DECLARE @EndDateTime DATETIME

SELECT

   @StartDateTime = GETDATE()

DBCC CHECKDB('Playground') WITH ALL_ERRORMSGS,NO_INFOMSGS;

SELECT

   @EndDateTime = GETDATE()

SELECT

   DATEDIFF(ms, @StartDateTime, @EndDateTime) TimeTaken

CREATE NONCLUSTERED INDEX [IXF_FilteredIndexTest_IsProcessed]

ON [dbo].[FilteredIndexTest] (IsProcessed)

WHERE IsProcessed = 1;

SELECT

   @StartDateTime = GETDATE()

DBCC CHECKDB('Playground') WITH ALL_ERRORMSGS,NO_INFOMSGS;

SELECT

   @EndDateTime = GETDATE()

SELECT

   DATEDIFF(ms, @StartDateTime, @EndDateTime) TimeTakenWithFilteredIndex

DROP INDEX [FilteredIndexTest].[IXF_FilteredIndexTest_IsProcessed]

CREATE NONCLUSTERED INDEX [IX_FilteredIndexTest_IsProcessed]

ON [dbo].[FilteredIndexTest] (IsProcessed)

SELECT

   @StartDateTime = GETDATE()

DBCC CHECKDB('Playground') WITH ALL_ERRORMSGS,NO_INFOMSGS;

SELECT

   @EndDateTime = GETDATE()

SELECT

   DATEDIFF(ms, @StartDateTime, @EndDateTime) TimeTakenWithNCIndex

May 29, 2014 8:50 AM
 

Mark Umbach said:

I have an issue with 'not so big' a database.  Although I inherited it, it needs some work.  The CHECKDB took longer and longer in production so I just made it Physical_only and restored the backup to another server.  I easily determined the table and it takes the 1.1B row table 11 hours for a TABLECHECK. I am seeing the DBCC_OBJECT_METADATA latch 100% on CXPACKET waits.  The DDL is as follows:

CREATE TABLE [dbo].[fCMPPDistributorShipment](

[dmDateID] [int] NOT NULL,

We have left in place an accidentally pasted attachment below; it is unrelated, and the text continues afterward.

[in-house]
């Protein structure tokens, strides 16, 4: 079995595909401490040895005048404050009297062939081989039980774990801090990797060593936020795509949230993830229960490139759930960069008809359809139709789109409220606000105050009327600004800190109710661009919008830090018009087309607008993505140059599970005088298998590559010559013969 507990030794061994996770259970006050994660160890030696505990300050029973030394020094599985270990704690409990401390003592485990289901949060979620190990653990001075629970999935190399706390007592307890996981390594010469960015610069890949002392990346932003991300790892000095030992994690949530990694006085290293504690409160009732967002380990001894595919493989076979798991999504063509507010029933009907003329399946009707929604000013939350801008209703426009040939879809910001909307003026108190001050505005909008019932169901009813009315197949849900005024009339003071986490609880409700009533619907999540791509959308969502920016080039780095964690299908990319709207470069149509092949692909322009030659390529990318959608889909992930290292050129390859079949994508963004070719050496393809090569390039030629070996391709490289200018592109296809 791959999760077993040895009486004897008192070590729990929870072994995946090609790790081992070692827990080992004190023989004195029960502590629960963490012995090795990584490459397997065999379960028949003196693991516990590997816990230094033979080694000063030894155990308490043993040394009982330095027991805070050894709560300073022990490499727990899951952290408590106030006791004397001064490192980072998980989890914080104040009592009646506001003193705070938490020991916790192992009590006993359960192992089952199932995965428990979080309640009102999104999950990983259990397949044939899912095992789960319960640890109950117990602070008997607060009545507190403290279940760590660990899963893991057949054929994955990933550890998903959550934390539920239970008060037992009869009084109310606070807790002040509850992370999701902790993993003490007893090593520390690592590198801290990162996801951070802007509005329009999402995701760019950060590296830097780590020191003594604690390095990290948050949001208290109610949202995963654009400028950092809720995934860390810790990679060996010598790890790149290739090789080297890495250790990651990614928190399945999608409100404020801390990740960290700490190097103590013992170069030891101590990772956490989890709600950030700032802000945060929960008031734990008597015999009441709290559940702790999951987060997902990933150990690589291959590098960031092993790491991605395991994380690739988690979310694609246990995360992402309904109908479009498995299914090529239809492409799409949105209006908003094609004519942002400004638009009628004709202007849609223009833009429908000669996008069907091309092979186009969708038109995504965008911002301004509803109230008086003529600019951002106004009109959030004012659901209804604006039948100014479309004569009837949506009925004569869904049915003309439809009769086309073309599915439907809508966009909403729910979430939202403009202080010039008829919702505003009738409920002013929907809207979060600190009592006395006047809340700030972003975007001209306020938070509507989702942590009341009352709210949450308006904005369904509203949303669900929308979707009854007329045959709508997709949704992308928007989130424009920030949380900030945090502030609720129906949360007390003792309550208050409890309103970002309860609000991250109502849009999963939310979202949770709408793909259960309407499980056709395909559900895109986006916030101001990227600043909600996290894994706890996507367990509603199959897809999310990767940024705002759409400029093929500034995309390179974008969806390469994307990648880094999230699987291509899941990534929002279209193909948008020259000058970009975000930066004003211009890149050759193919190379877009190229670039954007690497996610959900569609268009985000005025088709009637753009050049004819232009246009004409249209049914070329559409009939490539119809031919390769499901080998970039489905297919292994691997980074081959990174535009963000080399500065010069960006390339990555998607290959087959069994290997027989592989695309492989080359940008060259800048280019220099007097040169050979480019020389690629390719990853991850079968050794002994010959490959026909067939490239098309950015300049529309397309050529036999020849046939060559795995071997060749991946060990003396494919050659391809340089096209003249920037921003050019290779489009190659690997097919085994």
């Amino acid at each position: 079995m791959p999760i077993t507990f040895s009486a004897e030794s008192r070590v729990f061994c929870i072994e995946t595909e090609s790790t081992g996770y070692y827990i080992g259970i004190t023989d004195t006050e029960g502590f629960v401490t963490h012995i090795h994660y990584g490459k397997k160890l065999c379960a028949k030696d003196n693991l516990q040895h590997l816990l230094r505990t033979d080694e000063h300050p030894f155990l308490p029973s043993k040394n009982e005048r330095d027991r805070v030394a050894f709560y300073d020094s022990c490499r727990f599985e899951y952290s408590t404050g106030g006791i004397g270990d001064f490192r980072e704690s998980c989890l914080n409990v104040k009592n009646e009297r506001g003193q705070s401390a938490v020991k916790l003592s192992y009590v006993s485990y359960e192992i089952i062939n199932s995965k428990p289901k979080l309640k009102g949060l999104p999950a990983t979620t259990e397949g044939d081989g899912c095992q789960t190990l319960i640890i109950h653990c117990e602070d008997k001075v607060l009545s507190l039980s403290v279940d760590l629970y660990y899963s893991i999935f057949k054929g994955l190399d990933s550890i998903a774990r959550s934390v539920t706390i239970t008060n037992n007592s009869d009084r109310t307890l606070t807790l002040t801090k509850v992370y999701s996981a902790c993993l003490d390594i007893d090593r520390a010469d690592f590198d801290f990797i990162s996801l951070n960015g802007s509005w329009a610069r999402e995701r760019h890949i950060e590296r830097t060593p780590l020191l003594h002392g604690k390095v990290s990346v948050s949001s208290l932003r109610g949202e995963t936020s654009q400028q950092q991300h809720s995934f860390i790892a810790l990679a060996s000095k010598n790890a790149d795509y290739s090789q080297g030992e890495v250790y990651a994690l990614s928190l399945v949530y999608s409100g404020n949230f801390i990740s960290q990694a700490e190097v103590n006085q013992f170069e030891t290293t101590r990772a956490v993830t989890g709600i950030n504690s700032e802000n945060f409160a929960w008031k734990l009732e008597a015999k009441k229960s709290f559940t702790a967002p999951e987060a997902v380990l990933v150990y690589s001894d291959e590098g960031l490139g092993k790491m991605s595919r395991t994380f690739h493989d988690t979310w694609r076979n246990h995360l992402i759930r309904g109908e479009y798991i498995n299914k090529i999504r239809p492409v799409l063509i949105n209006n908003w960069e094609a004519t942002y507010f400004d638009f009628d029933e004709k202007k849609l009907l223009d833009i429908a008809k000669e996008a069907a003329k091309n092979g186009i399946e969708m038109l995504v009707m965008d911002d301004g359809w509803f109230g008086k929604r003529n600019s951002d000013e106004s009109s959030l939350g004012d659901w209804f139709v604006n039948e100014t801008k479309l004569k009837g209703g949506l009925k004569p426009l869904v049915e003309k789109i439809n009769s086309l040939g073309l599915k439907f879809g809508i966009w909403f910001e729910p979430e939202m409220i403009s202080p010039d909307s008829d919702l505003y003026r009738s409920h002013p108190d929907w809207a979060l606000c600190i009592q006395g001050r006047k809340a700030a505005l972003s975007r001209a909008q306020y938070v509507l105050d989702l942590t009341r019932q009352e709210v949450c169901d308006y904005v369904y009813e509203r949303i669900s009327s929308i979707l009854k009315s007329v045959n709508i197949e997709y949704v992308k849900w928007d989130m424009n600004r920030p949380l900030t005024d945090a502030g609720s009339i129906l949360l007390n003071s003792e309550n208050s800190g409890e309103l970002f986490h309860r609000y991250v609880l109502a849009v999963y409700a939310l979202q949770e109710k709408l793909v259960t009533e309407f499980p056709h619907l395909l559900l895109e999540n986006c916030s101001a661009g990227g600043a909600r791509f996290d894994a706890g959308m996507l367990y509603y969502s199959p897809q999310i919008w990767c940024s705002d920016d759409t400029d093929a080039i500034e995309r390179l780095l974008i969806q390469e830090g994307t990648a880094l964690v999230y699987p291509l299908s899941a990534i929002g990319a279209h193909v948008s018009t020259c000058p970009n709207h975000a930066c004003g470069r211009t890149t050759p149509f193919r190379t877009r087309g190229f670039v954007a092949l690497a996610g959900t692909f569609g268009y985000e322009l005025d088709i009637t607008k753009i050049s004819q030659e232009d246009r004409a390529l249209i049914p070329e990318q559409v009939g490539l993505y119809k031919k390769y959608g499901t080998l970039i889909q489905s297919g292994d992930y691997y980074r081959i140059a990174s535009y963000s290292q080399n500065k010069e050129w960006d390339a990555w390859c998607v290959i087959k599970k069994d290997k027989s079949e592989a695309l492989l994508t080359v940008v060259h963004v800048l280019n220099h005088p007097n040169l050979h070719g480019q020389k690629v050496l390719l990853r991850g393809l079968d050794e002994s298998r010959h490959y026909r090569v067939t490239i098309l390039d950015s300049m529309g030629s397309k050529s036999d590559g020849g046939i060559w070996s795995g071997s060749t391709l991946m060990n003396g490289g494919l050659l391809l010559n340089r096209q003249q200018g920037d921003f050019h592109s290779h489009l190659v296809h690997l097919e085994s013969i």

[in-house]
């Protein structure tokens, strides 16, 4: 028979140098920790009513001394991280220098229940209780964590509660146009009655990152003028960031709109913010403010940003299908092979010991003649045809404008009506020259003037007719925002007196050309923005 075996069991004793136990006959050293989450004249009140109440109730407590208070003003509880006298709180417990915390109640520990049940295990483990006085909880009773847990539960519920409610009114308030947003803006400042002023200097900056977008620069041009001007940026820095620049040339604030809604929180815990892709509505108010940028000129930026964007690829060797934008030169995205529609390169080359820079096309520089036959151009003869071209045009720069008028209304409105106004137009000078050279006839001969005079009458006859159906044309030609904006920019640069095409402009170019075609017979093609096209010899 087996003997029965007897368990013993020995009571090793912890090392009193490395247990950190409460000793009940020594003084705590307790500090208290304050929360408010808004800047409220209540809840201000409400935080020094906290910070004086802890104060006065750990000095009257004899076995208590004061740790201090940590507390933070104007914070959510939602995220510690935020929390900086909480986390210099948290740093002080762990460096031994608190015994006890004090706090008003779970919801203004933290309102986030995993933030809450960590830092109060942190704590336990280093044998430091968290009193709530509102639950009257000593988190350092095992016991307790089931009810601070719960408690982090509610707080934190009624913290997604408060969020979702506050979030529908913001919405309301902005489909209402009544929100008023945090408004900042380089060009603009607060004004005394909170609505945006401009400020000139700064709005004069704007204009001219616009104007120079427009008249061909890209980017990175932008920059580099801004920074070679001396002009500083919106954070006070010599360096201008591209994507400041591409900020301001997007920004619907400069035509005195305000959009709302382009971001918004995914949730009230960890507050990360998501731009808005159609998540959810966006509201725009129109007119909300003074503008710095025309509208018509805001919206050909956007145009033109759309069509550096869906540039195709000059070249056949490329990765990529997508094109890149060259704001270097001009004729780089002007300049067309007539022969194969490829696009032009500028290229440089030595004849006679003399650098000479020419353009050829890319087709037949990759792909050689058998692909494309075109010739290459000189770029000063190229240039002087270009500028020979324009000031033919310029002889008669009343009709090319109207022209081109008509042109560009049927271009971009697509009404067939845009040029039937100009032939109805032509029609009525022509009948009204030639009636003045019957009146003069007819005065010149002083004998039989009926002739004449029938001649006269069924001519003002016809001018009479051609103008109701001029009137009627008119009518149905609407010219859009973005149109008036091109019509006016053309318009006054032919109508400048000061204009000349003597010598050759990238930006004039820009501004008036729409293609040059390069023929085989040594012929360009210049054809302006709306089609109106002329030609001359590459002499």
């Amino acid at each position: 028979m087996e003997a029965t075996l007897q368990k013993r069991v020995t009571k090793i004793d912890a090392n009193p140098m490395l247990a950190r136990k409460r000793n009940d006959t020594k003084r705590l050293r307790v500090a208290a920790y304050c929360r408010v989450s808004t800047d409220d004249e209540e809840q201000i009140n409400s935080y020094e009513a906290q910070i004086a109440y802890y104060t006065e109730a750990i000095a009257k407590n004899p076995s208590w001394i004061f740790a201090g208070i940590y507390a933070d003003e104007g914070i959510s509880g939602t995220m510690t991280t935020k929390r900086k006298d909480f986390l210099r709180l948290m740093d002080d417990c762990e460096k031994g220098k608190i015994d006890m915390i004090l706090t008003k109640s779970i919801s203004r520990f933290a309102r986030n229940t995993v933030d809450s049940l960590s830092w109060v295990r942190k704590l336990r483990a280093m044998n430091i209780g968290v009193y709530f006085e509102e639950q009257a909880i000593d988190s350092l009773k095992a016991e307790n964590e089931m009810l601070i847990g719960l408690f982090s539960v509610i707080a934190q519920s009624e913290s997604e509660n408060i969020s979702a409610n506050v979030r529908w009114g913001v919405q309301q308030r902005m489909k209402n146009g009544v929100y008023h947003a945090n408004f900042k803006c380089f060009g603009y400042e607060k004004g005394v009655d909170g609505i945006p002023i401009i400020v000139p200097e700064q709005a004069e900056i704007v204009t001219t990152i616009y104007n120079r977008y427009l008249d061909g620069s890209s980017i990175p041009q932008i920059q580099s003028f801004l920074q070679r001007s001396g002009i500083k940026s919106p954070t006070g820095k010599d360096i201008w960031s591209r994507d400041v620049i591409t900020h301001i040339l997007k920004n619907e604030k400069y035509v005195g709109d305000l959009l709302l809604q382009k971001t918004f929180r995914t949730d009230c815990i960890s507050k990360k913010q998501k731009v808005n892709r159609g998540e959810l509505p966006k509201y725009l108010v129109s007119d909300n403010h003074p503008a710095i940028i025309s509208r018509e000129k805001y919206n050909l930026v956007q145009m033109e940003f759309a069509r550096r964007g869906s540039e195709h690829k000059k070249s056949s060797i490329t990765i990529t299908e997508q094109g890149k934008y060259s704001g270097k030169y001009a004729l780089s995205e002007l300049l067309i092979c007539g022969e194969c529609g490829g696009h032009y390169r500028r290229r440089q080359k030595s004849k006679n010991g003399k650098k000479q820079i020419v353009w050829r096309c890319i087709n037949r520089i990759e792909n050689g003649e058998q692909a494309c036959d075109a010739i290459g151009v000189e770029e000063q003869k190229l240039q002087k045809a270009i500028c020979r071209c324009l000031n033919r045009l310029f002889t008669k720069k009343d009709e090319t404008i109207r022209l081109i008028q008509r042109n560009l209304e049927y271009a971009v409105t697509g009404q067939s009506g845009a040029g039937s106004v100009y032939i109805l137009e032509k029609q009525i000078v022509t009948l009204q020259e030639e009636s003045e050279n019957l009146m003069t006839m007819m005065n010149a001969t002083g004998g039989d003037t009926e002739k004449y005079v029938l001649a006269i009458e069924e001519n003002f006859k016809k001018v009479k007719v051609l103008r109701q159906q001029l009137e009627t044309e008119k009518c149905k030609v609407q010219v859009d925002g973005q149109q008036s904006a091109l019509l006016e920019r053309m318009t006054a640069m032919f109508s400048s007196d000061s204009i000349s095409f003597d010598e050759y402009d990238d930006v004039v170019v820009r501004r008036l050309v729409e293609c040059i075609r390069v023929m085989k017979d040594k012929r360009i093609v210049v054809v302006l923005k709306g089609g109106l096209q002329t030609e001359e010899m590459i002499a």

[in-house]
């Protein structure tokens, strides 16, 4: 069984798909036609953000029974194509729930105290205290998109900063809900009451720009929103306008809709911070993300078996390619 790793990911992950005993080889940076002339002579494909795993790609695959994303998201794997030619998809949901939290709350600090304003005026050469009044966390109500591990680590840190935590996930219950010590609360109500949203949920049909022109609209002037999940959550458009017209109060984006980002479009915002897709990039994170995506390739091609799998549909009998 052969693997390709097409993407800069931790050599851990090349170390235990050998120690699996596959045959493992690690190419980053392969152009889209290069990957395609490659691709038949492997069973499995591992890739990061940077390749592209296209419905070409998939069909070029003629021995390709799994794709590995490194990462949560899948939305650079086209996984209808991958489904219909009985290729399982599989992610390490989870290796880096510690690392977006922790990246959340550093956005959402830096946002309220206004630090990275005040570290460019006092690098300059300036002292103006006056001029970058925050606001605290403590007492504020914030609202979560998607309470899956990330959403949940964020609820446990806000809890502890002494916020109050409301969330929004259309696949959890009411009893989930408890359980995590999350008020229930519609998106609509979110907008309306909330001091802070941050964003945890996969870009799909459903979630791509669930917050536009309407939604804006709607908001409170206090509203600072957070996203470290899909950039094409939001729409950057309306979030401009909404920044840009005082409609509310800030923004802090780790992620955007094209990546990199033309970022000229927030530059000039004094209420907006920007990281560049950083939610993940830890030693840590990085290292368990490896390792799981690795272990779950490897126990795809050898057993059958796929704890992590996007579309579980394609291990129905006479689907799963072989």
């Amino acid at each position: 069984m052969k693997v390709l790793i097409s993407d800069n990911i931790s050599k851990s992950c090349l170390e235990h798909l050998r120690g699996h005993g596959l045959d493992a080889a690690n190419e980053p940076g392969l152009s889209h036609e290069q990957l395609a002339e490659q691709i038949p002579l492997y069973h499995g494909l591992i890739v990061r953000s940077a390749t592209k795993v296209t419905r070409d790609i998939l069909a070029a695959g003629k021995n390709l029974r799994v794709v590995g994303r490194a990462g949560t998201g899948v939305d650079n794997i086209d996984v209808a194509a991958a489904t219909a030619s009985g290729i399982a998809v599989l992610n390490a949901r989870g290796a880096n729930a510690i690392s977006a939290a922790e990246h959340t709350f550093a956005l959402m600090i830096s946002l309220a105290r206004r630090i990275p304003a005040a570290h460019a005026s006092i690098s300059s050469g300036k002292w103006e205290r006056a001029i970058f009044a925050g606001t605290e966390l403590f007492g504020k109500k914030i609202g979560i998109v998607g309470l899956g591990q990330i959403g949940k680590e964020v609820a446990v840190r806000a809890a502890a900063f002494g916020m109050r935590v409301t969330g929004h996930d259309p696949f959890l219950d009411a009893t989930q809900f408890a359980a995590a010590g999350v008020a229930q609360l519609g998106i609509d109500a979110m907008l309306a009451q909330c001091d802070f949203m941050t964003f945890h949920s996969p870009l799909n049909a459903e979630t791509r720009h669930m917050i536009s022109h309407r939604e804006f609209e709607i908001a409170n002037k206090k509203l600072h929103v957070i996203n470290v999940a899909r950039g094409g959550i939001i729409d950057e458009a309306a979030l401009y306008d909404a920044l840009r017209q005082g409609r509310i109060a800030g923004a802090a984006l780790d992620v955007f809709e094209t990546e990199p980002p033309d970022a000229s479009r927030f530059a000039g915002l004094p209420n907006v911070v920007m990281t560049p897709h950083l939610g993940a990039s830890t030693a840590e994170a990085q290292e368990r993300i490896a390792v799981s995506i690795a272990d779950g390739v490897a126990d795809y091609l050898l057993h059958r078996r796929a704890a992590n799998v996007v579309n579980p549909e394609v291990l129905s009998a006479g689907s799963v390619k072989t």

[dmCustomerID] [int] NOT NULL,

[dmStoreID] [int] NOT NULL,

[dmItemID] [int] NOT NULL,

[dmItemSaleableProductID] [int] NOT NULL,

[dmSourceSystemID] [int] NOT NULL,

[SalesRecordNumber] [int] NOT NULL,

[QuantitySalesVolume] [decimal](18, 2) NULL,

[AmountIndirectReported] [decimal](18, 2) NULL,

[LoadBatchID] [bigint] NULL,

[HistoryRecId] [bigint] NOT NULL,

[DateTimeInsertedUTC] [datetime] NULL,

[DatetimeUpdatedUTC] [datetime] NULL,

[DatetimeDeletedUTC] [datetime] NULL,

[ModifiedUTC]  AS (case when [DatetimeDeletedUTC]>=isnull([DatetimeUpdatedUTC],CONVERT([datetime],'1900-01-01',(20))) AND [DatetimeDeletedUTC]>=isnull([DatetimeInsertedUTC],CONVERT([datetime],'1900-01-01',(20))) then [DatetimeDeletedUTC] when [DatetimeUpdatedUTC]>=isnull([DatetimeDeletedUTC],CONVERT([datetime],'1900-01-01',(20))) AND [DatetimeUpdatedUTC]>=isnull([DatetimeInsertedUTC],CONVERT([datetime],'1900-01-01',(20))) then [DatetimeUpdatedUTC] else [DatetimeInsertedUTC] end) PERSISTED,

CONSTRAINT [PK_fCMPPDistributorShipment] PRIMARY KEY NONCLUSTERED

(

[dmSourceSystemID] ASC,

[HistoryRecId] ASC

)WITH (PAD_INDEX = OFF, STATISTICS_NORECOMPUTE = OFF, IGNORE_DUP_KEY = OFF, ALLOW_ROW_LOCKS = ON, ALLOW_PAGE_LOCKS = ON) ON [PRIMARY]

) ON [PRIMARY]

GO

SET ANSI_PADDING OFF

GO

/****** Object:  Index [CIX_fCMPPDistributorShipment_dmDateID]    Script Date: 7/27/2015 2:06:50 PM ******/

CREATE CLUSTERED INDEX [CIX_fCMPPDistributorShipment_dmDateID] ON [dbo].[fCMPPDistributorShipment]

(

[dmDateID] ASC

)WITH (PAD_INDEX = OFF, STATISTICS_NORECOMPUTE = OFF, SORT_IN_TEMPDB = OFF, DROP_EXISTING = OFF, ONLINE = OFF, ALLOW_ROW_LOCKS = ON, ALLOW_PAGE_LOCKS = ON) ON [PRIMARY]

GO

Anything obvious to you?

July 27, 2015 3:23 PM
 

Argenis said:

Hey Mark, I would think that persisted computed column is causing you grief. Have you been able to confirm?

July 28, 2015 1:41 PM
 

Satya said:

@BradC, I see you have given a query to get the list of columns that are computed and sparse. Is the DBCC operation operation impacted by computed columns as well in addition to the sparse columns as specified by Argenis in this article?

January 31, 2016 8:56 PM
 

Hello SMEs said:

I have one 2.5 TB database. There are computed, sprase columns or filtered indexes.

Normally checkdb take 3 hrs but sometimes it runs for 20+ hrs which no blocking etc. wait resouce is DBCC_CHECK_AGGREGATE...what should I look for??